The story of this assault on truth is, somewhat paradoxically, one of the hardest to tell. “We all learned in our schools that journalists shouldn’t be the story ourselves, but this is, again, not our choice,” says Can Dündar, who, after being charged with revealing state secrets and nearly assassinated as a newspaper editor in Turkey, fled to Germany, where he set up a news site. “This is the world of the strong leaders who hate the free press and truth.”

That world is led, in some ways, by a U.S. President whose embrace of despots and attacks on the press has set a troubling tone. “I think the biggest problem that we face right now is that the beacon of democracy, the one that stood up for both human rights and press freedom—the United States—now is very confused,” says Ressa, the Rappler editor. “What are the values of the United States?”

Parents Who Had Child Killed With Guns In America

A needed gut punch for America to read.

An invisible network of similar threads connects hundreds of grieving parents across America. The connection is not formal. There is no organizational structure, no listserv, no roster of names. But their bond is strong enough that they often describe themselves—glibly but also in earnest—as “the club.” There is only one criterion for membership: you sent a child to school one day and then never saw them again because of a bullet, leaving you with pain, loss and perhaps even other shattered children. “It’s a club you spend your whole life hoping you won’t ever become a part of,” says Nicole Hockley, whose son Dylan, 6, was killed in the December 2012 shooting at Sandy Hook Elementary School in Connecticut. “But once you’re in, you’re in.”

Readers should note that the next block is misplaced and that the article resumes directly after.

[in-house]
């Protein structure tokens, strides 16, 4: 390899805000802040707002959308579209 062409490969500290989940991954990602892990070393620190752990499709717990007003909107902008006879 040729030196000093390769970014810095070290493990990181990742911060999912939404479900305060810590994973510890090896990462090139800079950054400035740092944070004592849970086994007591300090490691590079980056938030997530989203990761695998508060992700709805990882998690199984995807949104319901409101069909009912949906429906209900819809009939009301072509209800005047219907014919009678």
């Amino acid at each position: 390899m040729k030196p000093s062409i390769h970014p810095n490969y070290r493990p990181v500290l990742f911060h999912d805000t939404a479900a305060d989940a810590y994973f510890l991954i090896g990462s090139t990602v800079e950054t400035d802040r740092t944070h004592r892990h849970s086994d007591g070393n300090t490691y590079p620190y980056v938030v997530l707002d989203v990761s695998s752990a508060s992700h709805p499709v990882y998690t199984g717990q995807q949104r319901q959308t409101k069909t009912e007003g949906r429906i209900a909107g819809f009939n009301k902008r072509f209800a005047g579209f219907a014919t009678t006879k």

This web of wounded souls spans America. They come from rural outposts and big cities, from Democratic strongholds and the reddest regions of Trump Country. They have different religions, income levels and ethnicities. What they share is the agony that comes with losing a child to gun violence in a place where that child was supposed to be safe. That calamity creates ineffable bonds. Even family and friends “can never fully, fully understand,” says Annika Dworet, Mitch’s wife. “So you feel a special connection with other parents who have gone through this.” Joe Samaha, whose 18-year-old daughter Reema was shot to death at Virginia Tech in 2007, agrees: “We under-stand the pain, the trauma and the long-term aftermath. It’s a brother- and sisterhood.”